Ah, grief. It’s as much a part of life as joy and happiness, though understandably not the most popular emotion for us to feel.
You can grieve over so many different things. It doesn’t just have to be a person’s death. You can grieve a pet, the loss of your childhood, the end of a relationship, or the loss of a job or career. If you’re a human being, grief is ubiquitous. It’s part of the deal.
The trouble is, Western society in general doesn’t do a great job of honouring grief. We prefer to push it away, distract ourselves, and turn our attention to other things. And so we often don’t process or move through it fully, which means it can linger and manifest in many other ways, such as anger, depression, anxiety or frustration.
We often don’t give others permission to feel grief, either, and we do it unknowingly. We say things like, “There there, it’s OK. It’ll be alright soon.” Even though we might think we’re helping at the time, the fact is that the loss and pain is not OK; and it’s OK that it’s not OK.
Emotions such as anger, sadness and joy are generally temporary, and run through our system (if we allow ourselves to feel our emotions). However, grief is a different emotion. Grief lingers; it comes in waves, and it’s not predictable. How a person expresses grief is unique to that individual. It’s also not linear – the impacts of grief can span weeks, months or even years, and every single one of us will experience it differently.
Grief is made up of seven individual stages that we will all experience at different times and in different ways. Those stages are:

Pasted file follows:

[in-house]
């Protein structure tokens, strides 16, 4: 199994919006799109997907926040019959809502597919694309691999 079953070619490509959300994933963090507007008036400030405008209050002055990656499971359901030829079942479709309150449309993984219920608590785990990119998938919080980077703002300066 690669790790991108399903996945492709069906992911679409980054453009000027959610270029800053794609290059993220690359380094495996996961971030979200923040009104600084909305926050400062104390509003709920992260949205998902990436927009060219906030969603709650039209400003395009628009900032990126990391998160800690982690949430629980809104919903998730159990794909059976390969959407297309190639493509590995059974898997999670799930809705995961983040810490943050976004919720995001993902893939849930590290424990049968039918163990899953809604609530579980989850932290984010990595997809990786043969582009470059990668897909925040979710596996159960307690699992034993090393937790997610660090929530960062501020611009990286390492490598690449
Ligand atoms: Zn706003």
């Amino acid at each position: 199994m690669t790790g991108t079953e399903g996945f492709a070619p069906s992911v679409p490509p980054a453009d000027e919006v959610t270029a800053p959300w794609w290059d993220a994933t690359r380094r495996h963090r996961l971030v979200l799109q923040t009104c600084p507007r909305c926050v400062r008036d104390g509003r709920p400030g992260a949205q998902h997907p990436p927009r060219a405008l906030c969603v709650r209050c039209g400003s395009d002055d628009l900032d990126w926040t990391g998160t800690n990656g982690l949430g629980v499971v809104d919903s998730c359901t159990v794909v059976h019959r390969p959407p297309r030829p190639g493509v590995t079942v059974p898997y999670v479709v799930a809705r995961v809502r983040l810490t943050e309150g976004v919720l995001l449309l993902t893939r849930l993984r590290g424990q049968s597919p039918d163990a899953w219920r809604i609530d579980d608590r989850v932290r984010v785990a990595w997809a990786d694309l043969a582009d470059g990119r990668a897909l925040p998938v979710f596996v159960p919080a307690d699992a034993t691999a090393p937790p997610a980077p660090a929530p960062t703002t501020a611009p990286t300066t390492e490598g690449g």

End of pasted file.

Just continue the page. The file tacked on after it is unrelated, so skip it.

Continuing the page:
- Shock and denial
- Pain and guilt
- Anger and bargaining
- The upward turn
- Reconstruction, working through
- Acceptance and hope
There’s no telling in which order an individual might move through these stages, and there’s no right or wrong way to do it. With all of this complexity mind, you’d be forgiven for assuming that there is no one-size-fits-all advice for dealing with grief.
But there is. And that advice is to simply give yourself permission to grieve.
Grief is an emotion, and you have to allow it to move through you before it can pass. It won’t be pretty, and it will ask a lot of you, but you need to ride the wave.
For example, I had a relationship end recently, and I gave myself a full two weeks to allow myself to grieve. I just needed to let it run. I hired an Airbnb, gave myself lots and lots of space, cleared my scheduled and I cried, and cried, and got angry, and cried again. Whenever I felt the wave, I just cried – I let it out. Then I’d get up, and go about my day, but I’d know the wave would come again.
Then eventually (and it can feel like an eternity), once you’ve allowed yourself to sit in your grief, it will begin to fade. But giving yourself the time and space to feel your feelings is so important. Even if you need to book a day or a time in (eg. make every Wednesday is your grieving day!), do it. It might feel a bit silly or indulgent, but it’s so important. If you have sick days banked up at work, take them. Your grief requires your full attention.
If you’re supporting another person who’s grieving, there’s no grand gesture or deep-seated wisdom you can offer them to help. And you need to be OK with not being able to fix it – their grief isn’t your work or responsibility; it’s theirs.
All you need to do is to be there for them, without an agenda. Create a safe space for this person to express their grief – you don’t need to do anything else, you don’t need to hug them, or say anything, it’s just about holding space for someone to express how they’re feeling. It’s about honouring their grief.
And then there’s coming out of grief, too, which requires its own kind of work. When we’ve been grieving, or suffered a loss, the idea of feeling joy or happiness again can be riddled with feelings of guilt or shame. But you need to let go of that.
When you feel ready, when the grieving becomes less intense, it’s important to then give yourself permission to feel joy again. Happiness and joy are as much a part of our lives as death, loss and grief. And for us to live balanced, emotionally healthy lives, we need to be able to allow space for all of it. It won’t always be easy, but it’ll certainly be worth it in the long run.